The latest issue includes a reflection on the legal legacy of Ruth Bader Ginsburg
The University of Arizona James E. Rogers College of Law and the National Institute for Trial Advocacy have released the Winter 2022 issue of the Journal of Appellate Practice and Process. It is the third volume to be released in their publishing partnership, which began in 2020.
The issue covers topics including:
- the legal legacy of the Ruth Bader Ginsburg
- the perils of social media for appellate judges, lawyers, and court staff
- the legal ramifications of “citizen-journalists” filming law enforcement in action
- courtroom closures and the effect on the Sixth Amendment right to a public trial
- direct appeal and the right to effective counsel
- appellate decision-making in the D.C. Circuit
- a lighthearted look at grammar usage in the U.S. Supreme Court
Among the contributors are Judge Pierre H. Bergeron, Ohio First District Court of Appeals; Prof. Ryan C. Black, Michigan State University; Justice John G. Browning, Fifth Court of Appeals, State of Texas (Ret.); Luke Cass, Womble Bond Dickinson LLP; Judge Nancy Gertner, United States District Court, District of Massachusetts (Ret.); Mark L. Hanin, WilmerHale; Prof. Timothy R. Johnson, University of Minnesota; Judge Kermit V. Lipez, United States Court of Appeals for the First Circuit; and Brent E. Newton, Penn State-Dickinson School of Law (visiting).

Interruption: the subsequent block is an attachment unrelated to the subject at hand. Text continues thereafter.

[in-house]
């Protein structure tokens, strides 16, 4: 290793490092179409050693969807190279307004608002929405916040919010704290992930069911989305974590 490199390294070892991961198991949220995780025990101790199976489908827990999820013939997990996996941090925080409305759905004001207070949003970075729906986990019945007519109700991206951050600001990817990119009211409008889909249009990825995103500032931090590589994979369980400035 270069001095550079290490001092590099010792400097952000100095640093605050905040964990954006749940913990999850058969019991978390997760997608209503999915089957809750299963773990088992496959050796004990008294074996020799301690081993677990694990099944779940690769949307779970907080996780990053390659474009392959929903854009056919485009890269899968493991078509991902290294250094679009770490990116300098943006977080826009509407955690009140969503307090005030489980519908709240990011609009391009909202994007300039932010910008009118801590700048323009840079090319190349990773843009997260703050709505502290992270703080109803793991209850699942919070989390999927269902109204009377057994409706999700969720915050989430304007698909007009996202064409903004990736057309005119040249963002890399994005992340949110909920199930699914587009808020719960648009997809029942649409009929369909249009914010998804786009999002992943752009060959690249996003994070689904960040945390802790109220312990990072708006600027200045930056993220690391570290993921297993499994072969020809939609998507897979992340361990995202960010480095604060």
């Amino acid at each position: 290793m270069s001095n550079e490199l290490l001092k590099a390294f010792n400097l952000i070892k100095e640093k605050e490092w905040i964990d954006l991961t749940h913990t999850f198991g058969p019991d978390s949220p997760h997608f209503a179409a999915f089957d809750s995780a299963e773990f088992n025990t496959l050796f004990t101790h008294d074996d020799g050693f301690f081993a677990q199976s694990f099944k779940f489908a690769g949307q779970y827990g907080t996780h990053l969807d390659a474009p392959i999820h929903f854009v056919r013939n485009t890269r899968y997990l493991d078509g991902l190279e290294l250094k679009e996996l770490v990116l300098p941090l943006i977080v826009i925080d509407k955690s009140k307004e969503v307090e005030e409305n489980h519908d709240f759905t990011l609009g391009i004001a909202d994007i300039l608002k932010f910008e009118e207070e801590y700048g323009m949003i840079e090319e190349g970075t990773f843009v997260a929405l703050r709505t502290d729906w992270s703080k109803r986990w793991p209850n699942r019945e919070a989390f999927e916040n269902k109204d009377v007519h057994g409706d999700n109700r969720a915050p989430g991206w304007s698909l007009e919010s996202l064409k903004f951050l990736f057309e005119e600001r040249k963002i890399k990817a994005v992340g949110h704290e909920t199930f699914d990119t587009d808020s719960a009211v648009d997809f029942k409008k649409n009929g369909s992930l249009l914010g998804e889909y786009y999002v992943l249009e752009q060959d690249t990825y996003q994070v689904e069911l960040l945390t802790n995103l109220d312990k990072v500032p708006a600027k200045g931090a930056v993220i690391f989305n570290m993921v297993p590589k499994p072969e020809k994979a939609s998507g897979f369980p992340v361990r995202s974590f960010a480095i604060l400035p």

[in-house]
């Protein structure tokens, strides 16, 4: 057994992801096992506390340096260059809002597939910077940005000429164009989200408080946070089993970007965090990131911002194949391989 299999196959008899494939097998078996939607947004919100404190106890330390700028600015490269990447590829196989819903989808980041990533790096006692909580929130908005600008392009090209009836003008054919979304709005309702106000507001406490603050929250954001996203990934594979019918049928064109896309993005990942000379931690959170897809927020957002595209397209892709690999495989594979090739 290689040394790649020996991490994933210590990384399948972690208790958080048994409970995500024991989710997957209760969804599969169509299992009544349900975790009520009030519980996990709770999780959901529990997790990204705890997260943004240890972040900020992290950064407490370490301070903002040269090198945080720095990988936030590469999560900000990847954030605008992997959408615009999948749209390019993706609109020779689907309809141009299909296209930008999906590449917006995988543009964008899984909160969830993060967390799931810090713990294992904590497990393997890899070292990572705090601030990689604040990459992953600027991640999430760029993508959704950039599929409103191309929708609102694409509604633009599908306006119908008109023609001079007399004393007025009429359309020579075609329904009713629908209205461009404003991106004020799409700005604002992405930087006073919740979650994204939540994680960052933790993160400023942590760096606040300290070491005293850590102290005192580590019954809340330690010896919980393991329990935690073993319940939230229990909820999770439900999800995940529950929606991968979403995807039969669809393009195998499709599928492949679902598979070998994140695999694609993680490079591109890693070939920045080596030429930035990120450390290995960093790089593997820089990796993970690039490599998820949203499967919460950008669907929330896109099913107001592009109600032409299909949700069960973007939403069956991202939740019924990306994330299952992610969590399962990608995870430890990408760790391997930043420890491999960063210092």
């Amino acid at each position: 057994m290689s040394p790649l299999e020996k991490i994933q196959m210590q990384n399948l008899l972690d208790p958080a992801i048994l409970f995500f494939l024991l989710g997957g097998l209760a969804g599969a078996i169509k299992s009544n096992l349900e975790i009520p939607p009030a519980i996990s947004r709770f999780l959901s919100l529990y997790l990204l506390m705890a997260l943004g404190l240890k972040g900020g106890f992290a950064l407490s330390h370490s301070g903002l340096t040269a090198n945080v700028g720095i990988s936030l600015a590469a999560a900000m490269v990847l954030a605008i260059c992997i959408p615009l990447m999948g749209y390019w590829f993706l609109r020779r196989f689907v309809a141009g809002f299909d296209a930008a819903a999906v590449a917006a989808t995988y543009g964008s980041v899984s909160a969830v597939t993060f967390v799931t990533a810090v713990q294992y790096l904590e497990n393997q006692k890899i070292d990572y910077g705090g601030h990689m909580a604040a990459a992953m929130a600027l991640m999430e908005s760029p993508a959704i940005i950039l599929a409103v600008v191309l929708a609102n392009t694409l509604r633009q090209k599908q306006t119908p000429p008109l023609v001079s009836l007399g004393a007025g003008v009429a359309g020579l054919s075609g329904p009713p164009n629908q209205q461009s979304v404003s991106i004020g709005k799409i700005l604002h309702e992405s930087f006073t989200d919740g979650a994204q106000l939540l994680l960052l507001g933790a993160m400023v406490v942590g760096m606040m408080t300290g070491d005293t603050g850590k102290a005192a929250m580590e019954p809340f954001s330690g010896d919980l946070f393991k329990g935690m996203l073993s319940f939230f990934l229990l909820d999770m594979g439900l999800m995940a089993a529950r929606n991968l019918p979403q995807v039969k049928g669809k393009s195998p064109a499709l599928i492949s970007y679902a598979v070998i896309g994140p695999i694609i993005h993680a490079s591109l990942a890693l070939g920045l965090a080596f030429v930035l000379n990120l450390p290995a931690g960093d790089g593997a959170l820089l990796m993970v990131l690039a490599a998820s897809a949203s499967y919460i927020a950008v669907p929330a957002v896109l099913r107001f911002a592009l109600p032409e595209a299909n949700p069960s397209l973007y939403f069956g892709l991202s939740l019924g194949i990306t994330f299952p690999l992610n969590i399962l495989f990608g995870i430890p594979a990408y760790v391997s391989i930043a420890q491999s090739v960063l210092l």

Journal Editor-in-Chief and contributor Tessa L. Dysart said, “The articles in this issue touch on critically important topics for judges and attorneys to consider as we move more into a digital practice realm.” Dysart, who serves as the assistant director of legal writing and clinical professor of law at University of Arizona Law, added, “We are honored to add to the dialogue by publishing these interesting and timely articles.”
Read the Winter 2022 issue
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